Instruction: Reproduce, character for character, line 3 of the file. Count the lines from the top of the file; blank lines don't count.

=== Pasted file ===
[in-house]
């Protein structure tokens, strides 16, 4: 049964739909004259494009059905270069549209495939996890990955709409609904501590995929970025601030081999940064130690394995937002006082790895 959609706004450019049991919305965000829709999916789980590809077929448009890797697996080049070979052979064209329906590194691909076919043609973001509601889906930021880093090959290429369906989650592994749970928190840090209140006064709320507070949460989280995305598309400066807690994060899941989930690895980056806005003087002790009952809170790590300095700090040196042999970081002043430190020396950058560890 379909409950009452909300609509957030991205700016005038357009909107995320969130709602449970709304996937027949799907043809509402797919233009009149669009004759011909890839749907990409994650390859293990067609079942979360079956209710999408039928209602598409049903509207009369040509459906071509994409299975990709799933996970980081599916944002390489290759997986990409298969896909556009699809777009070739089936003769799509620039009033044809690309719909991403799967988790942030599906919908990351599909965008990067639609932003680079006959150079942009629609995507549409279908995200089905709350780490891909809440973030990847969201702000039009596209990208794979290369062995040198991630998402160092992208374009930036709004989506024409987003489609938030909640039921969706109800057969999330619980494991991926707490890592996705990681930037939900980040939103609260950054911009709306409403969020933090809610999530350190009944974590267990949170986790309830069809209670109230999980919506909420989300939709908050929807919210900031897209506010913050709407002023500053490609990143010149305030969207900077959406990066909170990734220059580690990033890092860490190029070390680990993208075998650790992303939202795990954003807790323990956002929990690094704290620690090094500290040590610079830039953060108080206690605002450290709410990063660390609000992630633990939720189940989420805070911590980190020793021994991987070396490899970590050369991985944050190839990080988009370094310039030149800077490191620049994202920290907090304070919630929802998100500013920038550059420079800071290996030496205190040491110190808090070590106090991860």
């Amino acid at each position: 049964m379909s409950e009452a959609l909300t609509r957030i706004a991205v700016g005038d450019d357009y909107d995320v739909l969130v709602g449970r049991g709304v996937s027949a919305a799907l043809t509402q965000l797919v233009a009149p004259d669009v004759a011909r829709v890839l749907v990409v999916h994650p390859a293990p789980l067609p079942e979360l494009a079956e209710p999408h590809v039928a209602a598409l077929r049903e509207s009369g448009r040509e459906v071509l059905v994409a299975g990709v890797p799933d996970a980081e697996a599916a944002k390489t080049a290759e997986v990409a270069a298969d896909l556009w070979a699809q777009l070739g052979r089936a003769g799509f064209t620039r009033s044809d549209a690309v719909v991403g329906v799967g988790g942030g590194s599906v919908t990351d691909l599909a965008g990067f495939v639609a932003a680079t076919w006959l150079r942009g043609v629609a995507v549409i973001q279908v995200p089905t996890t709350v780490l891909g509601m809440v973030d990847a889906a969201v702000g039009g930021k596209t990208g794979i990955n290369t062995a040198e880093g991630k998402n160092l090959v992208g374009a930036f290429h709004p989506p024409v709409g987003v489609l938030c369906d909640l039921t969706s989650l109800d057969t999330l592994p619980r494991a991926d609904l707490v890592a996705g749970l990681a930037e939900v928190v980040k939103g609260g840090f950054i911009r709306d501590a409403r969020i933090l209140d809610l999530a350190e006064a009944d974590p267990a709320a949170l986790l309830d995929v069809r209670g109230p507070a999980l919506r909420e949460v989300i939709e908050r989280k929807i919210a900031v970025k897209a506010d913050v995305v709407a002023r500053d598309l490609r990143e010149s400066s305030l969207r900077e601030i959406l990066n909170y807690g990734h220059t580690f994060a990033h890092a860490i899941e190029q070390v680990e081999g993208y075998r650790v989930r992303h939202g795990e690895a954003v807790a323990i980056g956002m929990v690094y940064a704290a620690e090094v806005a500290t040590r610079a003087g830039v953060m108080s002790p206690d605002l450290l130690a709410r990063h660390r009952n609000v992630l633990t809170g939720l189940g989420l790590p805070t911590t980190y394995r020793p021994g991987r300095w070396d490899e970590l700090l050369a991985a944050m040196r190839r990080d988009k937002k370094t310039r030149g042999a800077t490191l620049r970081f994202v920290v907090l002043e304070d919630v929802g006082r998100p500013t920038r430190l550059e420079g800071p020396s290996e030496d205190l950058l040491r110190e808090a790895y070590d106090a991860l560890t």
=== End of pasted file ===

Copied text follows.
């Amino acid at each position: 049964m379909s409950e009452a959609l909300t609509r957030i706004a991205v700016g005038d450019d357009y909107d995320v739909l969130v709602g449970r049991g709304v996937s027949a919305a799907l043809t509402q965000l797919v233009a009149p004259d669009v004759a011909r829709v890839l749907v990409v999916h994650p390859a293990p789980l067609p079942e979360l494009a079956e209710p999408h590809v039928a209602a598409l077929r049903e509207s009369g448009r040509e459906v071509l059905v994409a299975g990709v890797p799933d996970a980081e697996a599916a944002k390489t080049a290759e997986v990409a270069a298969d896909l556009w070979a699809q777009l070739g052979r089936a003769g799509f064209t620039r009033s044809d549209a690309v719909v991403g329906v799967g988790g942030g590194s599906v919908t990351d691909l599909a965008g990067f495939v639609a932003a680079t076919w006959l150079r942009g043609v629609a995507v549409i973001q279908v995200p089905t996890t709350v780490l891909g509601m809440v973030d990847a889906a969201v702000g039009g930021k596209t990208g794979i990955n290369t062995a040198e880093g991630k998402n160092l090959v992208g374009a930036f290429h709004p989506p024409v709409g987003v489609l938030c369906d909640l039921t969706s989650l109800d057969t999330l592994p619980r494991a991926d609904l707490v890592a996705g749970l990681a930037e939900v928190v980040k939103g609260g840090f950054i911009r709306d501590a409403r969020i933090l209140d809610l999530a350190e006064a009944d974590p267990a709320a949170l986790l309830d995929v069809r209670g109230p507070a999980l919506r909420e949460v989300i939709e908050r989280k929807i919210a900031v970025k897209a506010d913050v995305v709407a002023r500053d598309l490609r990143e010149s400066s305030l969207r900077e601030i959406l990066n909170y807690g990734h220059t580690f994060a990033h890092a860490i899941e190029q070390v680990e081999g993208y075998r650790v989930r992303h939202g795990e690895a954003v807790a323990i980056g956002m929990v690094y940064a704290a620690e090094v806005a500290t040590r610079a003087g830039v953060m108080s002790p206690d605002l450290l130690a709410r990063h660390r009952n609000v992630l633990t809170g939720l189940g989420l790590p805070t911590t980190y394995r020793p021994g991987r300095w070396d490899e970590l700090l050369a991985a944050m040196r190839r990080d988009k937002k370094t310039r030149g042999a800077t490191l620049r970081f994202v920290v907090l002043e304070d919630v929802g006082r998100p500013t920038r430190l550059e420079g800071p020396s290996e030496d205190l950058l040491r110190e808090a790895y070590d106090a991860l560890t």